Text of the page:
In the spirit of her quest for unity, I am willing to accept Virginia Thomas' apology if she is offended.

Monday, October 18, 2010

The Rally to Restore Sanity

Thanks to my friend Dave Bullock, who has been gaming credit card companies for years for free airline miles, I now have a plane ticket to DC for the weekend of Oct 30th. Not coincidentally, this is the very same weekend of Jon Stewart's Rally to Restore Sanity. Also, we are staying with his brother-in-law in DC for free. The upshot of all this is that he gets to win any argument about who is the better friend for the rest of our lives.

Of course, there is the rally as well, the true purpose of the weekend.  The problem is, I'm not sure if I should be allowed to attend. After all, I'm not really a moderate. I am a radical, leftist, socialist, let's-tax-the-top-5%-an-additional-3%-on-the-part-of-their-income-that-pays-for-vacations kind of extremist. I even believe in universal healthcare. How can I possibly keep my seething anger and  lunacy in check for an entire rally?

Obviously, I need a reasonable sign. And luckily, the march organizers have put up a website to share and test signs at

Some of my favorites so far are:

I'm mad as hell. But by tomorrow, I'll probably be fine.
My political views cannot be summarized in a pithy sign
Sarah Palin for Governor of Alaska
One of us or perhaps neither of us may be right
I wouldn't presume to tell God who he hates
I disagree with you, but I'm pretty sure you're not Hitler
I support the sign that I am holding
I'm against picketing, but I don't know how to show it
I don't know what we are yelling about!!! (picture of Steve Carrell yelling)
Only a Sith deals in absolutes

So far, my only idea for a sign is "Sanity is not just for liberals." Jill thinks it's divisive and totally against the spirit of the rally.  And, she's right. See what I'm up against here?  I have to get sane in the next 2 weeks to earn my way into the rally.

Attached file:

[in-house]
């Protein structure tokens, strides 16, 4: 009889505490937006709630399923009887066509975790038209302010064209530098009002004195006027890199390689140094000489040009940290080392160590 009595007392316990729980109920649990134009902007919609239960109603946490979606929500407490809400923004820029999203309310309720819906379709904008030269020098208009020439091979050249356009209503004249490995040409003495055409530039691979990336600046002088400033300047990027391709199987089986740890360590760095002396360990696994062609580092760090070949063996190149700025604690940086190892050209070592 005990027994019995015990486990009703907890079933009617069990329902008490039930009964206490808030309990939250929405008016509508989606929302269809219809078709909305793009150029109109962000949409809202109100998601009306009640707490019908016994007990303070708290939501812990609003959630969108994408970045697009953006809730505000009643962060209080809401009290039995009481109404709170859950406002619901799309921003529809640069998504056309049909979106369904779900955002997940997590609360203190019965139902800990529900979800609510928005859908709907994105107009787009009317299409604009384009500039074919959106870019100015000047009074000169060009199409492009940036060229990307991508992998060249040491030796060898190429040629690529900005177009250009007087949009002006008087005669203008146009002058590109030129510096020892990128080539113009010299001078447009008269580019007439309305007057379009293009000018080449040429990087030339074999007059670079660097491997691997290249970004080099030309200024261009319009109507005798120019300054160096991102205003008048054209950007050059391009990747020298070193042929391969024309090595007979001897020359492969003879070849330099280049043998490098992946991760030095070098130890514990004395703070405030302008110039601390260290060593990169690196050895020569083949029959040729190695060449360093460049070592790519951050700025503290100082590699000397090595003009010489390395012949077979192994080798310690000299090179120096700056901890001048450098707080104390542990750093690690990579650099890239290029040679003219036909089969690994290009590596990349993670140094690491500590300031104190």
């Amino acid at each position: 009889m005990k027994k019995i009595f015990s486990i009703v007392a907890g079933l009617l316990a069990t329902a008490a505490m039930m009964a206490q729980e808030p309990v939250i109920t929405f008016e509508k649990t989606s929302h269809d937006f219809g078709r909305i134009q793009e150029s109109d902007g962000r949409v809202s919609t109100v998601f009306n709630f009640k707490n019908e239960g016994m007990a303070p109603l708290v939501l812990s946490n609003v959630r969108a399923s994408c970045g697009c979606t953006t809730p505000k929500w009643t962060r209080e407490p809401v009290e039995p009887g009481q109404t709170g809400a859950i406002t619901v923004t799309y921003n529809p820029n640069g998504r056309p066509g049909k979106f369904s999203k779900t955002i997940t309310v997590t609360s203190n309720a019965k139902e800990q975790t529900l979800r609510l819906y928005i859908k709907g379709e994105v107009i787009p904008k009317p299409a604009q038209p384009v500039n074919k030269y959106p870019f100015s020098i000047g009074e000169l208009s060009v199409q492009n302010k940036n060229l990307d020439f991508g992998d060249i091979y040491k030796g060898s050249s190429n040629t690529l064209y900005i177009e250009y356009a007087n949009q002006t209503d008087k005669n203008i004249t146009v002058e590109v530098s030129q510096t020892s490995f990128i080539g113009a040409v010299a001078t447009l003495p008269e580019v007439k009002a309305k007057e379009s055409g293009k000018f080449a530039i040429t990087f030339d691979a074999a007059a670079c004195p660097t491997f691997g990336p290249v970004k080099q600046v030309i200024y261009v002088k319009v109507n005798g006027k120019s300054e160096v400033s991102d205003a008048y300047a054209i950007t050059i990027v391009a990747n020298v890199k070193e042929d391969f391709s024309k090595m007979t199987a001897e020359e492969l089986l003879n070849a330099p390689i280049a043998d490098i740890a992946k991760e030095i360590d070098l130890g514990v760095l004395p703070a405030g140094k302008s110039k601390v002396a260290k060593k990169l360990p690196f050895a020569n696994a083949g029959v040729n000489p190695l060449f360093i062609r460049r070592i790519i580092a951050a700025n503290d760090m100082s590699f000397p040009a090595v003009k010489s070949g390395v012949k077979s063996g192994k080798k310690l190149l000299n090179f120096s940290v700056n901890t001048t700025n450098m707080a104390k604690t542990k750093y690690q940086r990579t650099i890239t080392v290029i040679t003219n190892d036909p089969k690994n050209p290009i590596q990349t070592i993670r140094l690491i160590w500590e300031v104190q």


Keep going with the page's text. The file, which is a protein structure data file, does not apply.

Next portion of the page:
So, if you have any suggestions for a sign that will lead others to believe I am a reasonable moderate, let me know.

Tuesday, September 28, 2010

Bill Maher must be happy

Which Americans know the most about religion?  It turns out to be those annoying atheists:

Atheists and agnostics, Jews and Mormons are among the highest-scoring groups on a new survey of religious knowledge, outperforming evangelical Protestants, mainline Protestants and Catholics on questions about the core teachings, history and leading figures of major world religions.

Unfortunately, they did not specifically track Mennonites. I suspect Mennonites would have done about average, unless the questions veered off into farming lore.

Another interesting finding:

I've long believed that most people who want prayer and religion in school don't really want prayer and religion in school. They want their version of prayer and their version of religion to be dominant over other forms of prayer and other religions in school.

For instance, if we allowed prayers to Jesus in school, we'd have to allow prayers to Allah as well. And if there were prayers to Allah at school, you'd find support for prayer in school drop like a stone tablet.

As such, it doesn't surprise me that so many people don't know about the legality of a comparative religion class or that you read from the Bible as literature.  That's not what they are fighting for.

Monday, September 27, 2010

The GOP's war on math

Paul Krugman on the GOP's promise to cut the deficit, either by declaring war arithmetic or eliminating government. We aren't sure which one yet.

On Thursday, House Republicans released their “Pledge to America,” supposedly outlining their policy agenda. In essence, what they say is, “Deficits are a terrible thing. Let’s make them much bigger.” The document repeatedly condemns federal debt — 16 times, by my count. But the main substantive policy proposal is to make the Bush tax cuts permanent, which independent estimates say would add about $3.7 trillion to the debt over the next decade — about $700 billion more than the Obama administration’s tax proposals.